2
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The problem has 3 inputs.

L: a list of all numbers

size: the size each set can be

max: the max sum amongst each set

The challenge is as follows:

Given L, size and max, construct as many sets from L such that the number of elements is size and the sum of each of the elements does not exceed max.

Examples:

func(L=[1,2,3,4], size=2, max=5) = [{1,2}, {1,3}, {2,3}, {1,4}]

Notice how each of the values in the outputted set are sum <= max.

func(L=[1,2,3,4], size=3, max=6) = [{1,2,3}]

func(L=[1,2,3,4], size=3, max=5) = [{}] or empty list, whichever you want

Note that in the set you cannot have duplicated items. ie: {2,1} = {1,2}

Constraints on inputs:

L: 0 or more elements

size: 0 <= size <= len(L)

max: 0 or more

If a list has 0 items, then always return the empty set.

If the size is 0, then always return the empty set.

If max is 0, it is possible that there are negative values in L, in which case the returned sets need not be empty.

Shorted bytes wins!

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  • 3
    \$\begingroup\$ I would suggest guaranteeing that L will be non-empty. It is generally advisable to avoid edge cases in code-golf challenges, as they don't add much and can cost many bytes. \$\endgroup\$ – Robin Ryder Sep 20 at 18:07
  • 11
    \$\begingroup\$ This could really use some more test cases, especially test cases where the elements in L are not all unique. \$\endgroup\$ – DJMcMayhem Sep 20 at 18:22
2
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05AB1E, 6 bytes

.ÆêʒO@

Try it online!

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  • 1
    \$\begingroup\$ Duplicated items in list: try this: 2,[1,1,2,2,3,3,4,4],20. [1,2] is repeated \$\endgroup\$ – K Split X Sep 20 at 18:04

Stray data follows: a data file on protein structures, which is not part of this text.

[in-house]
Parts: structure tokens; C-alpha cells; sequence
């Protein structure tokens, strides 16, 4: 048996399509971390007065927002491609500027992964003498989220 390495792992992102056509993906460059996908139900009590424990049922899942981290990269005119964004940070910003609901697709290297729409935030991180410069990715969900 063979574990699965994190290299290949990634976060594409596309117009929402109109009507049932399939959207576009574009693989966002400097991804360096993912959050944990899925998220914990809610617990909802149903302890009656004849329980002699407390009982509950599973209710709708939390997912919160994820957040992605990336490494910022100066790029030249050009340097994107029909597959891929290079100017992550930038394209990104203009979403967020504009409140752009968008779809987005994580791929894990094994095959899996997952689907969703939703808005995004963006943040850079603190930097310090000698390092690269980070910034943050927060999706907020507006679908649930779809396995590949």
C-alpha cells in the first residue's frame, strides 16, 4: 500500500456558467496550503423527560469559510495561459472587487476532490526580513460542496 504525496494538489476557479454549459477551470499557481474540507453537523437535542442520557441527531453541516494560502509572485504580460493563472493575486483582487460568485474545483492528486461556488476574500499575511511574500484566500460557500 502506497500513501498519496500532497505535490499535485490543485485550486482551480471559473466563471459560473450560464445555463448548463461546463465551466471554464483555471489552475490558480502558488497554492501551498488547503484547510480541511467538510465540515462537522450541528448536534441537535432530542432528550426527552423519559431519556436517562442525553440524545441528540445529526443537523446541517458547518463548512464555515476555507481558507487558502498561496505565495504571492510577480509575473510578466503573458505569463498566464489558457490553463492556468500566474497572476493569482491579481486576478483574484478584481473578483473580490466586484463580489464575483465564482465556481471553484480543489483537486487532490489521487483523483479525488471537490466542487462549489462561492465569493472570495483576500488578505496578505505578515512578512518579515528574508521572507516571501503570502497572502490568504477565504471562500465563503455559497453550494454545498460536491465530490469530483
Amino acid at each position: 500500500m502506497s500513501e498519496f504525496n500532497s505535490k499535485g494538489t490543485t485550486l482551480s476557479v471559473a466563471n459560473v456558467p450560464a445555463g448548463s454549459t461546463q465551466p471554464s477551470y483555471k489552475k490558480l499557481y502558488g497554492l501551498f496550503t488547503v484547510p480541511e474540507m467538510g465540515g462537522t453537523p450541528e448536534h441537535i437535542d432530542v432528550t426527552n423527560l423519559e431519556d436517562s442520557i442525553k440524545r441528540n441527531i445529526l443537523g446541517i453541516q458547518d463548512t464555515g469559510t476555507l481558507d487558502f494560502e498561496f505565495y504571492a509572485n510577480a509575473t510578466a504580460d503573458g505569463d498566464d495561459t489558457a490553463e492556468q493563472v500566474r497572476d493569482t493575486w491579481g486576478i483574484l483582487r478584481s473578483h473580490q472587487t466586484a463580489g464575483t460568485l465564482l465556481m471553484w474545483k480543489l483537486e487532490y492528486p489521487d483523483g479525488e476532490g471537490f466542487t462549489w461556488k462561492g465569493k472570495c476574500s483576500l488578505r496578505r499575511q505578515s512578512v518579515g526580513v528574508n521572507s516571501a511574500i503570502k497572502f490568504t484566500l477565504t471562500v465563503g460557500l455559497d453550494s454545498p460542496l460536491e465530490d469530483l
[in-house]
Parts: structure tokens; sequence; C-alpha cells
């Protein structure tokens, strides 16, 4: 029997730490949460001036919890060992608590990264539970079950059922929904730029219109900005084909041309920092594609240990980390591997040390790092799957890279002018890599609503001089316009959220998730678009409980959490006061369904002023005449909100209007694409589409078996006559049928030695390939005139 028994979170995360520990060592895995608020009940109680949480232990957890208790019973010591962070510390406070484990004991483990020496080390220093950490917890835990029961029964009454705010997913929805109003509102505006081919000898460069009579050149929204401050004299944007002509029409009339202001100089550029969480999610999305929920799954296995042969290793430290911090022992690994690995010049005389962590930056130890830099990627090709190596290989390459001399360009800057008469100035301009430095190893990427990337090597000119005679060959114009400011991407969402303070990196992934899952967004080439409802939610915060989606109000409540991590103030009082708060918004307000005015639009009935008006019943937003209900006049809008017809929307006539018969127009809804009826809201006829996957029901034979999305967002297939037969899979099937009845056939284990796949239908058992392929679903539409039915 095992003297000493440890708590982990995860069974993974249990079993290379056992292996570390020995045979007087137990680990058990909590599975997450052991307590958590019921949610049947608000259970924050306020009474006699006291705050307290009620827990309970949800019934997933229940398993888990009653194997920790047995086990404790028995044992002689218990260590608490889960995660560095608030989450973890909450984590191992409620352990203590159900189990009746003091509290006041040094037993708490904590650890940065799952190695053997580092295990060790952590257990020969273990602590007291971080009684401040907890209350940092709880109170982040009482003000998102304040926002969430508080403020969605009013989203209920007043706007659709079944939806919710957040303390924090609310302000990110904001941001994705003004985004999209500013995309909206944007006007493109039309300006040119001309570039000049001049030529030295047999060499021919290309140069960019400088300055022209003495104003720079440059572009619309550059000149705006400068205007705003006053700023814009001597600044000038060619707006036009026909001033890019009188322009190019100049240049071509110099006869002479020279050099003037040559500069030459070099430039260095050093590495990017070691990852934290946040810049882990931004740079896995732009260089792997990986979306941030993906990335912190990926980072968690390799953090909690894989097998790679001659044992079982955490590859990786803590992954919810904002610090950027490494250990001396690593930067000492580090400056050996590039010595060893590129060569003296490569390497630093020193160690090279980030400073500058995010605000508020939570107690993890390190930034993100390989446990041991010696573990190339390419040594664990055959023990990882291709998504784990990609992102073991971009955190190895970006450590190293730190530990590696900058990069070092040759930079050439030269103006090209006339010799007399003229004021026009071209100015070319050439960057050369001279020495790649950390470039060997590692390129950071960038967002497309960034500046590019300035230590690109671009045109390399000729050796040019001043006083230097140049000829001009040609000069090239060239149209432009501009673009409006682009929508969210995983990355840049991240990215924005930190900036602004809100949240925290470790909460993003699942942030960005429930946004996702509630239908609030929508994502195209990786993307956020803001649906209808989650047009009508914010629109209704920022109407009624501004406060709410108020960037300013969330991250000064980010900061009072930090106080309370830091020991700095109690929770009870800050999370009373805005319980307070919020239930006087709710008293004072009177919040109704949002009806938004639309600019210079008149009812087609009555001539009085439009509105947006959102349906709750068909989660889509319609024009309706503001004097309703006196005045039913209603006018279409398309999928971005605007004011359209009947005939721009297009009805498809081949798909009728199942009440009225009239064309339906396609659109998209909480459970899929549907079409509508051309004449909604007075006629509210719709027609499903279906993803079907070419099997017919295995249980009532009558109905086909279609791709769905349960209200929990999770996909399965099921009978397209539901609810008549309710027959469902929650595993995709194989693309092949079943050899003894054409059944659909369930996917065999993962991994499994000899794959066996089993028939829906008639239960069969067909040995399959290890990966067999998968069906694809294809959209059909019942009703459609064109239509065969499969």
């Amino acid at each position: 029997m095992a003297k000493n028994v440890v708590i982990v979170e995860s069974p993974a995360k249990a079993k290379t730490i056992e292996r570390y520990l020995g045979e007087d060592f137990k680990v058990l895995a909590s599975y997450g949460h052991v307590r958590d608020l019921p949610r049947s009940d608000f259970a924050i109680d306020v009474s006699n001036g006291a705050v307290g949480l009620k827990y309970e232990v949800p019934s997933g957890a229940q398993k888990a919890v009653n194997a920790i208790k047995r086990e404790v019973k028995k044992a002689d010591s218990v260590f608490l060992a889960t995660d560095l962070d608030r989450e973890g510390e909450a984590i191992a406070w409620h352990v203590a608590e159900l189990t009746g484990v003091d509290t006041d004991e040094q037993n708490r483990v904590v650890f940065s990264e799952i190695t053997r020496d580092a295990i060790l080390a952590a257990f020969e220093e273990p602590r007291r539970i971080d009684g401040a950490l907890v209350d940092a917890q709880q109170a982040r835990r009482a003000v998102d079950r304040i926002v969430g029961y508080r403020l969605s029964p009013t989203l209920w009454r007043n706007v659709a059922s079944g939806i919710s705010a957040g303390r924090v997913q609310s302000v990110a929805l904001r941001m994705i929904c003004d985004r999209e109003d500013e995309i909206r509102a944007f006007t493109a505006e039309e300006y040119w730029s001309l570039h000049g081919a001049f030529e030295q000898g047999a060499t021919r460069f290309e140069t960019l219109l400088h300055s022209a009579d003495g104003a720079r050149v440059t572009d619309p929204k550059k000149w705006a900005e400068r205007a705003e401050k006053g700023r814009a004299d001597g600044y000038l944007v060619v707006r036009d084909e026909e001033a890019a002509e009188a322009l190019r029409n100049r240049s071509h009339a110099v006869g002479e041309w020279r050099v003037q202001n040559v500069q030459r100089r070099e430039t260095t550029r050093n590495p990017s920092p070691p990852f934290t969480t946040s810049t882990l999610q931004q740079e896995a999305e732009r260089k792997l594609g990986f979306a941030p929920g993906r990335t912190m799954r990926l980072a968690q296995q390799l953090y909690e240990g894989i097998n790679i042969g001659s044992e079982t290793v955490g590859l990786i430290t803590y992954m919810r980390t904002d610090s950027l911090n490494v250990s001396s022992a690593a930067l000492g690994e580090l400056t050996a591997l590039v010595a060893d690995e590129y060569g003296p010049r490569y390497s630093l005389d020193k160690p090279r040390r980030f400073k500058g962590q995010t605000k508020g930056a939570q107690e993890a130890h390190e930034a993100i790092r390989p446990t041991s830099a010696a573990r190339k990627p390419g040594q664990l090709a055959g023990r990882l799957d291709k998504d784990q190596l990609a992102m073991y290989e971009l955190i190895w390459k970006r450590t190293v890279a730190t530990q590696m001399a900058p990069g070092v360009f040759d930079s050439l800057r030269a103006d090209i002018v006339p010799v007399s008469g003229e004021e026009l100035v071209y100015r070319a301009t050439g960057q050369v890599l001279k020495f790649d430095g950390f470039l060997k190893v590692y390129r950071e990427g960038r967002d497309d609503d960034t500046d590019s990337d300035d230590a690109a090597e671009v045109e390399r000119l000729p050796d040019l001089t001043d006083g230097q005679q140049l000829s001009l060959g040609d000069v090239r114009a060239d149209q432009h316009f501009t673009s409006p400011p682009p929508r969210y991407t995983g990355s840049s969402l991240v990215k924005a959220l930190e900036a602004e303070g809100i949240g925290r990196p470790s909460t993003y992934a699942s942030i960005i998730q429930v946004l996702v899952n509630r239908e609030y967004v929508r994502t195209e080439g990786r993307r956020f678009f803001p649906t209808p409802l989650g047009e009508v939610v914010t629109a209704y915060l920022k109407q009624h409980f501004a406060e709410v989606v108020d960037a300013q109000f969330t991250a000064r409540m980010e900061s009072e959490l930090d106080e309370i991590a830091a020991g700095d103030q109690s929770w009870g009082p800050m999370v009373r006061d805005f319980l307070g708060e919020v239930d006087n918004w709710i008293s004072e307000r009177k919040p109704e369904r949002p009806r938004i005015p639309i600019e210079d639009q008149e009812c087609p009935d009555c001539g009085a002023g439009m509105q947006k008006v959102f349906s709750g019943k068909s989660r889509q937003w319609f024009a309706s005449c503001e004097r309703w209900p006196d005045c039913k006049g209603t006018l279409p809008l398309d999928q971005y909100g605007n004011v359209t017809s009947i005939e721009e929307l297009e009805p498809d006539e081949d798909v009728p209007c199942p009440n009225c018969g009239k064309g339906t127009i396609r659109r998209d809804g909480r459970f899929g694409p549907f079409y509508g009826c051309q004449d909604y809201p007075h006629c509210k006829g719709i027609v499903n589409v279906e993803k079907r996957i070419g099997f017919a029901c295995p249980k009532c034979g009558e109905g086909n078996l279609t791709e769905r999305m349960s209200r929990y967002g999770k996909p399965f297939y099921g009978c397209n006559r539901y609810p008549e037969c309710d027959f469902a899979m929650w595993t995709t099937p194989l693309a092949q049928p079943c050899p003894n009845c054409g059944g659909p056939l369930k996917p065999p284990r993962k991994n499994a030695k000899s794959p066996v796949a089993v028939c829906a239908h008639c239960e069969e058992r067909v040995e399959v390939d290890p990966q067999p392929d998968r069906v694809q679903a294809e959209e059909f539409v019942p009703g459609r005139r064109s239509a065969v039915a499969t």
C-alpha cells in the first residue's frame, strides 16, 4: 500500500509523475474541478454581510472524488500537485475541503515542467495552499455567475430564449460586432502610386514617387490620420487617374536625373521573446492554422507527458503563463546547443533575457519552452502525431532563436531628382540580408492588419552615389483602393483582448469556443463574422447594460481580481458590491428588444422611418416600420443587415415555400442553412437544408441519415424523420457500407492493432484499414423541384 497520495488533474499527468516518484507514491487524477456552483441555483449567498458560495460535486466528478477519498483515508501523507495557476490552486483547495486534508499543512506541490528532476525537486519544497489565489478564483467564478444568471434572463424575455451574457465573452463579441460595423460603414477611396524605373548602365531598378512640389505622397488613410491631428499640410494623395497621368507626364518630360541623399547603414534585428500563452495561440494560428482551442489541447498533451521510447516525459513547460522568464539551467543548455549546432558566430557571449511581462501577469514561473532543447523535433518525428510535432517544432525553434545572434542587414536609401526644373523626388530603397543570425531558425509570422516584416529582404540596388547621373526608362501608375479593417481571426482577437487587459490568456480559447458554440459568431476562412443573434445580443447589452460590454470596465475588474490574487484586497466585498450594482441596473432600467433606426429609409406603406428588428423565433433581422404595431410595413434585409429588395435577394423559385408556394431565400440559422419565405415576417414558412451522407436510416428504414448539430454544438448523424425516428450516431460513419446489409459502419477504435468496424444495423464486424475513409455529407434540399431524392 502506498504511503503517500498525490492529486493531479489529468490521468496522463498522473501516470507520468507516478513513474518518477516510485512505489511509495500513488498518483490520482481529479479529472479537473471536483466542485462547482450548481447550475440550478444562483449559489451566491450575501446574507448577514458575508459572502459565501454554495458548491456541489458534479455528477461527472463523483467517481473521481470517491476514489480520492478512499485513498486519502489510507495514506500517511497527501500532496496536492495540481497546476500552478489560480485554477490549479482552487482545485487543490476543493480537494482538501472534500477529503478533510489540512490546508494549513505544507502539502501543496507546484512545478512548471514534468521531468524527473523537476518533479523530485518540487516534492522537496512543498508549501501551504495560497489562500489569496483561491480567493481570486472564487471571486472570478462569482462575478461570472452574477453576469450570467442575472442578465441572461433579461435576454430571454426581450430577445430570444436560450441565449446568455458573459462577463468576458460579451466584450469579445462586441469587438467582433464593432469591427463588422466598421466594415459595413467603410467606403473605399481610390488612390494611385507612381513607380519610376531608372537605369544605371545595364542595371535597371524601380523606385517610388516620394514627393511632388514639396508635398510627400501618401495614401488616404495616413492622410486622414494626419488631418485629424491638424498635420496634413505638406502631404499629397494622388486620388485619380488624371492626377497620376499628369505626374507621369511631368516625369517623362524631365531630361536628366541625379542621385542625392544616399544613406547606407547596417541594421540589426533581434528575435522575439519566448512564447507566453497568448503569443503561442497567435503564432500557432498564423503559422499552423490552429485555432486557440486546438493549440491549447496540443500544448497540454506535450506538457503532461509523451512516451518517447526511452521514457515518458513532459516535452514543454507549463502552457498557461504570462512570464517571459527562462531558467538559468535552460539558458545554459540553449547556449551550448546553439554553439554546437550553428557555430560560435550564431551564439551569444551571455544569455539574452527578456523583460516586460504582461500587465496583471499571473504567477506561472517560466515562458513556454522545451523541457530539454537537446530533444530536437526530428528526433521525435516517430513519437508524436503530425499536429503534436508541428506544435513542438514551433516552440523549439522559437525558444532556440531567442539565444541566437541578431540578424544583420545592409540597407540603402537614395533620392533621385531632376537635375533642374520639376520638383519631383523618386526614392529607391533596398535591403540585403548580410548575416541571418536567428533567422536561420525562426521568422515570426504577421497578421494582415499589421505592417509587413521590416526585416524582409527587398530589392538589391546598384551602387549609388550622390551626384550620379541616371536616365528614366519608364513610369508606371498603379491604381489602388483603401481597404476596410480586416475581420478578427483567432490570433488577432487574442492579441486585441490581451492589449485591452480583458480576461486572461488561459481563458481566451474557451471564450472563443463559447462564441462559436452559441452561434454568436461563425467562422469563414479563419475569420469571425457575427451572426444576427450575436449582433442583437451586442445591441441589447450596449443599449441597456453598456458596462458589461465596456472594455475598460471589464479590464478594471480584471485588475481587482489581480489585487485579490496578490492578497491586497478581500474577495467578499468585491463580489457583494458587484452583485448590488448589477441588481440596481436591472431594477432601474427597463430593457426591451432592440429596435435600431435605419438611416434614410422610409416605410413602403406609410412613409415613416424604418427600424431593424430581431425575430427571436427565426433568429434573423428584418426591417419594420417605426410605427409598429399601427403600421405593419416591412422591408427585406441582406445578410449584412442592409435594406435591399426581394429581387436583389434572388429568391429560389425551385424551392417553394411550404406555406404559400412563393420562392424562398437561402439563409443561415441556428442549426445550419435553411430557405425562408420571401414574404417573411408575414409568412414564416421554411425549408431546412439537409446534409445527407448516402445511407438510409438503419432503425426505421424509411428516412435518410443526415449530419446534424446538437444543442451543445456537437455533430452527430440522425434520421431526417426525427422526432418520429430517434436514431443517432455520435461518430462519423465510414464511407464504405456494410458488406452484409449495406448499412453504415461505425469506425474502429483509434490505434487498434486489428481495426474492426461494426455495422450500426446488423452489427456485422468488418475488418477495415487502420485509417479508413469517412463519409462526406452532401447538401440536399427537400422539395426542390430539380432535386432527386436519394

• \$\begingroup\$ @KSplitX Thanks, fixed. It would be helpful if you added that test case to the question! \$\endgroup\$ – Grimy Sep 20 at 21:58
1
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Brachylog, 9 bytes

≥ᵗ⟨⟨⊇l⟩+⟩

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Takes input as [[L,size],max] through the input variable and generates the output through the output variable.

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1
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Python 3, 82 79 bytes

lambda l,s,m:[i for i in __import__("itertools").combinations(l,s)if sum(i)<=m]

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-3 bytes thanks to squid

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  • \$\begingroup\$ @squid Thanks! I didn't know that existed \$\endgroup\$ – Matthew Jensen Sep 30 at 3:10
0
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Japt, 11 bytes

àV â fÈx §W

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àV â fÈx §W     :Implicit input of array U=L and integers V=size & W=max
àV              :Combinations of U of length V
   â            :Deduplicate
     f          :Filter by
      È         :Function
       x        :  Sum
         §W     :  Less than or equal to W